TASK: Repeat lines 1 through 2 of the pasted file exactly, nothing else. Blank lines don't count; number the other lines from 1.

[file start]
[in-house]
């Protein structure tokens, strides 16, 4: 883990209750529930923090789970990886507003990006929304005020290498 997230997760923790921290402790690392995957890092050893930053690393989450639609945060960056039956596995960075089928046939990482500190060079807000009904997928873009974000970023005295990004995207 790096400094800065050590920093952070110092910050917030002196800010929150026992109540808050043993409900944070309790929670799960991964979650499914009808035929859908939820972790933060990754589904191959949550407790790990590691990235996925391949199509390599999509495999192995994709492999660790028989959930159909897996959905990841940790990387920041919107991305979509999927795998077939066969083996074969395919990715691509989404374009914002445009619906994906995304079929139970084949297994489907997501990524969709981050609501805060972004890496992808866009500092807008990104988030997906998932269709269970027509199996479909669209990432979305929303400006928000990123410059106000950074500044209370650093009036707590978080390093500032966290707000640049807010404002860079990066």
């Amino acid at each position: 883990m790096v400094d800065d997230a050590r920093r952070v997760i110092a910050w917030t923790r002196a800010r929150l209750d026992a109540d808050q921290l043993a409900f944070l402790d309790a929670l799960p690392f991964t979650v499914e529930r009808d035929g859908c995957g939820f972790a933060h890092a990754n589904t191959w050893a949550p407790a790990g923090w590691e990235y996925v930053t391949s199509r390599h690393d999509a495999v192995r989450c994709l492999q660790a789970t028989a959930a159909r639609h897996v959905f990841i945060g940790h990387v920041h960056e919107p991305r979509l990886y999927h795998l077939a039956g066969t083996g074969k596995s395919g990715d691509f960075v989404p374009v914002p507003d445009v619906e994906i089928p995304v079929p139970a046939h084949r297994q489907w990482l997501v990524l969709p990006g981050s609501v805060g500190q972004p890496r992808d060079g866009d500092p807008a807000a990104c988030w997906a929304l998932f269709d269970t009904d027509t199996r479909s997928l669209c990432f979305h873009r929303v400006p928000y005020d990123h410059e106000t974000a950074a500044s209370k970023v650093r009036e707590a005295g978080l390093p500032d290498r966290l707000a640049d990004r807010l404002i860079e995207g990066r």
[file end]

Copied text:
[in-house]
């Protein structure tokens, strides 16, 4: 883990209750529930923090789970990886507003990006929304005020290498 997230997760923790921290402790690392995957890092050893930053690393989450639609945060960056039956596995960075089928046939990482500190060079807000009904997928873009974000970023005295990004995207 790096400094800065050590920093952070110092910050917030002196800010929150026992109540808050043993409900944070309790929670799960991964979650499914009808035929859908939820972790933060990754589904191959949550407790790990590691990235996925391949199509390599999509495999192995994709492999660790028989959930159909897996959905990841940790990387920041919107991305979509999927795998077939066969083996074969395919990715691509989404374009914002445009619906994906995304079929139970084949297994489907997501990524969709981050609501805060972004890496992808866009500092807008990104988030997906998932269709269970027509199996479909669209990432979305929303400006928000990123410059106000950074500044209370650093009036707590978080390093500032966290707000640049807010404002860079990066």